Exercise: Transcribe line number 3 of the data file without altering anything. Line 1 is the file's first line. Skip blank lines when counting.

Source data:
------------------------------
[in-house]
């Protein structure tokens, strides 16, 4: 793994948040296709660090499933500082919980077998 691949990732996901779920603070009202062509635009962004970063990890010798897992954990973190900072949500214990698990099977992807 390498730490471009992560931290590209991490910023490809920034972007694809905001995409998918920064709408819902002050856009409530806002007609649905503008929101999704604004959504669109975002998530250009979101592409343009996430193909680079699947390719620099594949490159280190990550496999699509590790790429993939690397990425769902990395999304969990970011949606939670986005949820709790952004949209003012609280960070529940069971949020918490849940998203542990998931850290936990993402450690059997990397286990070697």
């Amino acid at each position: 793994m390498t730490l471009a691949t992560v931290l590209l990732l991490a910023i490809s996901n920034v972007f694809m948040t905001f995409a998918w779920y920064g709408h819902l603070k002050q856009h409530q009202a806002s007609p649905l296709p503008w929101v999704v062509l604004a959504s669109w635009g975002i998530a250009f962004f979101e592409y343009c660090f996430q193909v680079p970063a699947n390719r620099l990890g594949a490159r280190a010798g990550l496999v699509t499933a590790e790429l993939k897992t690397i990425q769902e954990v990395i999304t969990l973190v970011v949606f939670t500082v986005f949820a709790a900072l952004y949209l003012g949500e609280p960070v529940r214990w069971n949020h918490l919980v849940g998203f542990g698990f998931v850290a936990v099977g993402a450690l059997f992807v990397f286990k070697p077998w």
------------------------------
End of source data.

């Amino acid at each position: 793994m390498t730490l471009a691949t992560v931290l590209l990732l991490a910023i490809s996901n920034v972007f694809m948040t905001f995409a998918w779920y920064g709408h819902l603070k002050q856009h409530q009202a806002s007609p649905l296709p503008w929101v999704v062509l604004a959504s669109w635009g975002i998530a250009f962004f979101e592409y343009c660090f996430q193909v680079p970063a699947n390719r620099l990890g594949a490159r280190a010798g990550l496999v699509t499933a590790e790429l993939k897992t690397i990425q769902e954990v990395i999304t969990l973190v970011v949606f939670t500082v986005f949820a709790a900072l952004y949209l003012g949500e609280p960070v529940r214990w069971n949020h918490l919980v849940g998203f542990g698990f998931v850290a936990v099977g993402a450690l059997f992807v990397f286990k070697p077998w």